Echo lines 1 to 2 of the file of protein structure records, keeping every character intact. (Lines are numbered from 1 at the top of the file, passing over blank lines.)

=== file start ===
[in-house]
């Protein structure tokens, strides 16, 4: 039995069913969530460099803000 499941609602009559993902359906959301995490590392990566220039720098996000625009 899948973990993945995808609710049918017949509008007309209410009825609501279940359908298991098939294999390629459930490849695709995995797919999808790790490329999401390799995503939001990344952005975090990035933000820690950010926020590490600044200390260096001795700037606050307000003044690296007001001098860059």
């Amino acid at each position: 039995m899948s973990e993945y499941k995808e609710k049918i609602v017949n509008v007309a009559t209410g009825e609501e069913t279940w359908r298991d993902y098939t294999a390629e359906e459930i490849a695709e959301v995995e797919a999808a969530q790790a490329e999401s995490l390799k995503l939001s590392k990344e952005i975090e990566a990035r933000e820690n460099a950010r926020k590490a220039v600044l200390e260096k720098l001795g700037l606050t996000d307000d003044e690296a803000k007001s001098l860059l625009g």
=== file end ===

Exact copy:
[in-house]
């Protein structure tokens, strides 16, 4: 039995069913969530460099803000 499941609602009559993902359906959301995490590392990566220039720098996000625009 899948973990993945995808609710049918017949509008007309209410009825609501279940359908298991098939294999390629459930490849695709995995797919999808790790490329999401390799995503939001990344952005975090990035933000820690950010926020590490600044200390260096001795700037606050307000003044690296007001001098860059």